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Sökning: WFRF:(Anderson Kevin)

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51.
  • Dinsdale, Graham, et al. (författare)
  • Quantitative outcome measures for systemic sclerosis-related Microangiopathy – Reliability of image acquisition in Nailfold Capillaroscopy
  • Ingår i: Microvascular Research. - : Academic Press. - 0026-2862. ; 113, s. 56-59
  • Tidskriftsartikel (refereegranskat)abstract
    • Background Nailfold capillaroscopic parameters hold increasing promise as outcome measures for clinical trials in systemic sclerosis (SSc). Their inclusion as outcomes would often naturally require capillaroscopy images to be captured at several time points during any one study. Our objective was to assess repeatability of image acquisition (which has been little studied), as well as of measurement. Method 41 patients (26 with SSc, 15 with primary Raynaud's phenomenon) and 10 healthy controls returned for repeat high-magnification (300 ×) videocapillaroscopy mosaic imaging of 10 digits one week after initial imaging (as part of a larger study of reliability). Images were assessed in a random order by an expert blinded observer and 4 outcome measures extracted: (1) overall image grade and then (where possible) distal vessel locations were marked, allowing (2) vessel density (across the whole nailfold) to be calculated (3) apex width measurement and (4) giant vessel count. Intra-rater, intra-visit and intra-rater inter-visit (baseline vs. 1 week) reliability were examined in 475 and 392 images respectively. A linear, mixed-effects model was used to estimate variance components, from which intra-class correlation coefficients (ICCs) were determined. Results Intra-visit and inter-visit reliability estimates (ICCs) were (respectively): overall image grade, 0.97 and 0.90; vessel density, 0.92 and 0.65; mean vessel width, 0.91 and 0.79; presence of giant capillary, 0.68 and 0.56. These estimates were conditional on each parameter being measurable. Conclusion Within-operator image analysis and acquisition are reproducible. Quantitative nailfold capillaroscopy, at least with a single observer, provides reliable outcome measures for clinical studies including randomised controlled trials.
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52.
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53.
  • Falcone, Guido J., et al. (författare)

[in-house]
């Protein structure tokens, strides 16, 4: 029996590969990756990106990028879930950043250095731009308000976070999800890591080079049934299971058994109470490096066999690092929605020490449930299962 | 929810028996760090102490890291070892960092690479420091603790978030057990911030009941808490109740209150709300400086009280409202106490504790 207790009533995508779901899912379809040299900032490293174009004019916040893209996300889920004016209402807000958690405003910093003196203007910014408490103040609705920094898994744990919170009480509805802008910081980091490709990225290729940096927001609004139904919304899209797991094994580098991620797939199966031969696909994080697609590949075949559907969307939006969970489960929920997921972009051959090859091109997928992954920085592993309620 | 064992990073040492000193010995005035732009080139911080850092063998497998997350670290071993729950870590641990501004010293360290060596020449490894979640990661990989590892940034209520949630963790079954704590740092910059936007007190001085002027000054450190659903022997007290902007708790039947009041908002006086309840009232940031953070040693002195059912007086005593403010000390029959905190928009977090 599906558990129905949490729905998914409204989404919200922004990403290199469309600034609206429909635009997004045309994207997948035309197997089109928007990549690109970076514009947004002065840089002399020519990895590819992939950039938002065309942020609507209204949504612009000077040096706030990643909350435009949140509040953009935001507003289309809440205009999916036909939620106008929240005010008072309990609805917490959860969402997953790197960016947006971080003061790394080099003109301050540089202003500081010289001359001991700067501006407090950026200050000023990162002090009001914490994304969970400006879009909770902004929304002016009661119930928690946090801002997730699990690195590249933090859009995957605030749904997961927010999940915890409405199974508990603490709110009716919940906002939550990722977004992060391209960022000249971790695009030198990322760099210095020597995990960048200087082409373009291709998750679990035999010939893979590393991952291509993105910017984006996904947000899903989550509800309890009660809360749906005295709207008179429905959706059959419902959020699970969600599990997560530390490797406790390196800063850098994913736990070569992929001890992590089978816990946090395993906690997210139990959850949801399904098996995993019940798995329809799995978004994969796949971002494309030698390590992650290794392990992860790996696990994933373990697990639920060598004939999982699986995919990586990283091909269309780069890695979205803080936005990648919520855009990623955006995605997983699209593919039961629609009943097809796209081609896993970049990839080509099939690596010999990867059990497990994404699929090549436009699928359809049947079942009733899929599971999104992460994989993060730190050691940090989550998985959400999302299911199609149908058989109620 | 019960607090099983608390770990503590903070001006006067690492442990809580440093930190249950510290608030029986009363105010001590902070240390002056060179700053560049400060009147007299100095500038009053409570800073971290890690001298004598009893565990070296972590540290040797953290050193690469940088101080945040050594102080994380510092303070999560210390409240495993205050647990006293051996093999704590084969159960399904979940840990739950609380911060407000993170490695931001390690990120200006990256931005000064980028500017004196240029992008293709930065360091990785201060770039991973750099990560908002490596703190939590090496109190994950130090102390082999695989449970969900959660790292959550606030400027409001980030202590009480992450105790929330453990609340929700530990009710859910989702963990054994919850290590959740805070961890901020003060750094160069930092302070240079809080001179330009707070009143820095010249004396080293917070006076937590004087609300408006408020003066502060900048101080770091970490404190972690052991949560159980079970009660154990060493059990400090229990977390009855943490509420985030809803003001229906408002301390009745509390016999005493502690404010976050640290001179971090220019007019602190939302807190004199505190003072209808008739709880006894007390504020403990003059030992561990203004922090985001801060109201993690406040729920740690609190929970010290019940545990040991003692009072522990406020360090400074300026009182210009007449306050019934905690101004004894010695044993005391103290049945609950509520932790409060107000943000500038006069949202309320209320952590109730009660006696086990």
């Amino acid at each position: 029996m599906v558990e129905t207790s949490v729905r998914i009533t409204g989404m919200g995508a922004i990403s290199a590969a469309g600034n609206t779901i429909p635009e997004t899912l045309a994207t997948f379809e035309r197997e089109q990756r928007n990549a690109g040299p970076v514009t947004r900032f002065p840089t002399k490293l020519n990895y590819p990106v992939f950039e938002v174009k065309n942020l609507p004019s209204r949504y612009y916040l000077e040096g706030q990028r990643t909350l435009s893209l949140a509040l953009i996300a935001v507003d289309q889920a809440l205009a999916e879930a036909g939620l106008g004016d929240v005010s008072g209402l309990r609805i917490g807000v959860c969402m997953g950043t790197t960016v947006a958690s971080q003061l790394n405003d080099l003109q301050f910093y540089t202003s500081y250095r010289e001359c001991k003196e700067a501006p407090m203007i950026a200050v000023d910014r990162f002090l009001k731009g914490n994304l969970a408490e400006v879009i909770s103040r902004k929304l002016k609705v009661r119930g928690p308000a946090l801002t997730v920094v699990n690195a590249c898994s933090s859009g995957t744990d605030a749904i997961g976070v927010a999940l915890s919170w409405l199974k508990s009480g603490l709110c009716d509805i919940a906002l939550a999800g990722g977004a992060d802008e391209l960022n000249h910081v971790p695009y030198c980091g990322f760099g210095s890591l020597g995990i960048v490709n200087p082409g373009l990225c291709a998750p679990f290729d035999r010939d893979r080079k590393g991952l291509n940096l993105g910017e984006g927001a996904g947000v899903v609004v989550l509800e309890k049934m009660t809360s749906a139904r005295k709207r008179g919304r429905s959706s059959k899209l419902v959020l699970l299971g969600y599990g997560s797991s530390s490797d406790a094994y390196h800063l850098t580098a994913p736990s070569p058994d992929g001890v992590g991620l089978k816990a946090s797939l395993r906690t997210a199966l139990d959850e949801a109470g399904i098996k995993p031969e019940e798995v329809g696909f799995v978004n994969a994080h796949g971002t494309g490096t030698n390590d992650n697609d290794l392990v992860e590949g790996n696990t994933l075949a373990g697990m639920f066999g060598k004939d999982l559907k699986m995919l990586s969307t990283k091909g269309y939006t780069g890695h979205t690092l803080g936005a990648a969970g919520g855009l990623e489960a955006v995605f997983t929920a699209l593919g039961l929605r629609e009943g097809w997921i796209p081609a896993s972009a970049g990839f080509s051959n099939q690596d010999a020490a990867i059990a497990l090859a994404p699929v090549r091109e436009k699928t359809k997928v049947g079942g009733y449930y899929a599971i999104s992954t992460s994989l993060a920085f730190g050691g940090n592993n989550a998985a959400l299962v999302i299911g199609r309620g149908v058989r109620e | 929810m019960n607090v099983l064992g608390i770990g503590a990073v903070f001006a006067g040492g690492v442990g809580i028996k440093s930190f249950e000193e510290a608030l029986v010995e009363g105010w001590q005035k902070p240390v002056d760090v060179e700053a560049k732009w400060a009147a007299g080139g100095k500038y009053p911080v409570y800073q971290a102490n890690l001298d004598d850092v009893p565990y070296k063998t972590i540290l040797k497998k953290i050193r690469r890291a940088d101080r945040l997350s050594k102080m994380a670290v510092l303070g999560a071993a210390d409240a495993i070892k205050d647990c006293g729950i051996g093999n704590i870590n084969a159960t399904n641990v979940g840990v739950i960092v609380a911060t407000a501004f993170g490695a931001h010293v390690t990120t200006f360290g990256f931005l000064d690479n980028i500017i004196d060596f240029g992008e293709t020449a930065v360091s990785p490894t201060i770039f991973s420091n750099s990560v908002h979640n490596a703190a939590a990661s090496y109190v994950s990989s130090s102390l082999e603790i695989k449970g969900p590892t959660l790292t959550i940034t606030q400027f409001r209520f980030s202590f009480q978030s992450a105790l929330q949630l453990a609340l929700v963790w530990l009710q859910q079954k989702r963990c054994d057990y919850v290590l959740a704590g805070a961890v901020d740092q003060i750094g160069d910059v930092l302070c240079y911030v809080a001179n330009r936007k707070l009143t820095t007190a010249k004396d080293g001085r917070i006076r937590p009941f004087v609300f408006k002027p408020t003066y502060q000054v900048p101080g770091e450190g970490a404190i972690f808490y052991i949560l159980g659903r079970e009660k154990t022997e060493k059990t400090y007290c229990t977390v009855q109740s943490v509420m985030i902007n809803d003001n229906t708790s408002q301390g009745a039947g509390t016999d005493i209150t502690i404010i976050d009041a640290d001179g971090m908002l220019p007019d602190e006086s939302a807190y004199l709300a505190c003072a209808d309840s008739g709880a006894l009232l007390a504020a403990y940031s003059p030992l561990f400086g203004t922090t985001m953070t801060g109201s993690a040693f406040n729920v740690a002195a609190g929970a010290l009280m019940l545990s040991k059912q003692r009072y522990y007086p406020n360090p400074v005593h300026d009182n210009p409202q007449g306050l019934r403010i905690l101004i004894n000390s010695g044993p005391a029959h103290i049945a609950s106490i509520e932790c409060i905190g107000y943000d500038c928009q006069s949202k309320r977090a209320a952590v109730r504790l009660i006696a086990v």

• Genetically Elevated LDL Associates with Lower Risk of Intracerebral Hemorrhage
  • Ingår i: Annals of Neurology. - : John Wiley and Sons. - 0364-5134. ; 88:1, s. 56-66
  • Tidskriftsartikel (refereegranskat)abstract
    • Objective: Observational studies point to an inverse correlation between low-density lipoprotein (LDL) cholesterol levels and risk of intracerebral hemorrhage (ICH), but it remains unclear whether this association is causal. We tested the hypothesis that genetically elevated LDL is associated with reduced risk of ICH. Methods: We constructed one polygenic risk score (PRS) per lipid trait (total cholesterol, LDL, high-density lipoprotein [HDL], and triglycerides) using independent genomewide significant single nucleotide polymorphisms (SNPs) for each trait. We used data from 316,428 individuals enrolled in the UK Biobank to estimate the effect of each PRS on its corresponding trait, and data from 1,286 ICH cases and 1,261 matched controls to estimate the effect of each PRS on ICH risk. We used these estimates to conduct Mendelian Randomization (MR) analyses. Results: We identified 410, 339, 393, and 317 lipid-related SNPs for total cholesterol, LDL, HDL, and triglycerides, respectively. All four PRSs were strongly associated with their corresponding trait (all p < 1.00 × 10-100). While one SD increase in the PRSs for total cholesterol (odds ratio [OR] = 0.92; 95% confidence interval [CI] = 0.85–0.99; p = 0.03) and LDL cholesterol (OR = 0.88; 95% CI = 0.81–0.95; p = 0.002) were inversely associated with ICH risk, no significant associations were found for HDL and triglycerides (both p > 0.05). MR analyses indicated that 1mmol/L (38.67mg/dL) increase of genetically instrumented total and LDL cholesterol were associated with 23% (OR = 0.77; 95% CI = 0.65–0.98; p = 0.03) and 41% lower risks of ICH (OR = 0.59; 95% CI = 0.42–0.82; p = 0.002), respectively. Interpretation: Genetically elevated LDL levels were associated with lower risk of ICH, providing support for a potential causal role of LDL cholesterol in ICH. ANN NEUROL 2020.
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54.
  • Hagedorn, Gregor, et al. (författare)
  • Concerns of young protesters are justified
  • 2019
  • Ingår i: Science. - : AMER ASSOC ADVANCEMENT SCIENCE. - 0036-8075 .- 1095-9203. ; 364:6436, s. 139-140
  • Tidskriftsartikel (övrigt vetenskapligt)